The international classical music festival, "Beethoven's Hradec", has been a local cultural event since the 1960s. Today, it is one of the most important competitive Czech festivals. Musical stars from around the world compete in piano, violin, viola, and violoncello performances. Music resounds in halls, cafes, and parks around Hradec nad Moravicí.
This classical music showcase bears Beethoven's name because the composer actually stayed in Hradec nad Moravicí on two occasions.
Ludwig van Beethoven first came in the summer of 1806 by invitation of Prince Karl Lichnowsky. The Lichnowskys were his great patrons and he, in turn, dedicated many of his masterpieces to them. He stayed at the chateau for a total of three months, before the stubborn and obstinate Beethoven argued with the prince and left.
The heart of the disagreement was Karl Lichnowsky's request that the maestro play for the French officers whose troops laid siege on Hradec nad Moravicí and with whom the prince wanted to gain favour in order to avoid looting. Refusing to play for Napoleon's officers, Beethoven broke Lichnowsky's bust statue in a violent, angry outburst. It is believed he would have even broken the real Lichnowsky's head with the chair he seized in his rage, had it not been for the prompt intervention of Prince Oppensdorf.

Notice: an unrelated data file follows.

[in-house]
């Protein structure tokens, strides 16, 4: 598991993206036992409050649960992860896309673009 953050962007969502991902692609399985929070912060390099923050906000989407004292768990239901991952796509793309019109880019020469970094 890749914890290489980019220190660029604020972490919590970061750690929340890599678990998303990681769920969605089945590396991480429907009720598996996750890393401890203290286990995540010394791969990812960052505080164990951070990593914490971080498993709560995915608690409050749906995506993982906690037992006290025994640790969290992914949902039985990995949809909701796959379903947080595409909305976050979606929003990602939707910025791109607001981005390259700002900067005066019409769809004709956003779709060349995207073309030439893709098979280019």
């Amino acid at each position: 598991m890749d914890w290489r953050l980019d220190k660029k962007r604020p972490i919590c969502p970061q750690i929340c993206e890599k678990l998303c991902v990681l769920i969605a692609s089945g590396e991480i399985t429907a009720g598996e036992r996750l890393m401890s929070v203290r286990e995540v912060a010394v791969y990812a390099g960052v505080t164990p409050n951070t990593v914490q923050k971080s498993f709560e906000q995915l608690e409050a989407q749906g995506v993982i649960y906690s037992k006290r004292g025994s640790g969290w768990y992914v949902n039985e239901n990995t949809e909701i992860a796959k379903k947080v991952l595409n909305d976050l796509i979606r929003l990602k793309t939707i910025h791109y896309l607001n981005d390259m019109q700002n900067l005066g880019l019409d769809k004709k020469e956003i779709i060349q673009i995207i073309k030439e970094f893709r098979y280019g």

Beethoven departed and took lodgings in Opava. He then wrote a letter to the prince, in which he gloated that there are thousands of princes, but only one Beethoven.
Beethoven's second visit to Hradec came five years later, and while it was short, it was also not without conflict. The brilliant composer attended a concert in which his Mass in C major was performed. He was so dissatisfied by how the conductor directed the work that when he could no longer stand it, he leapt from his chair, grabbed the baton, and conducted the concert himself instead.
Beethoven's visits to Hradec nad Moravicí are remembered by more than the classical music festival, but also by the items that the composer used. Visitors of the chateau in Hradec nad Moravicí
can also see the room in which he stayed.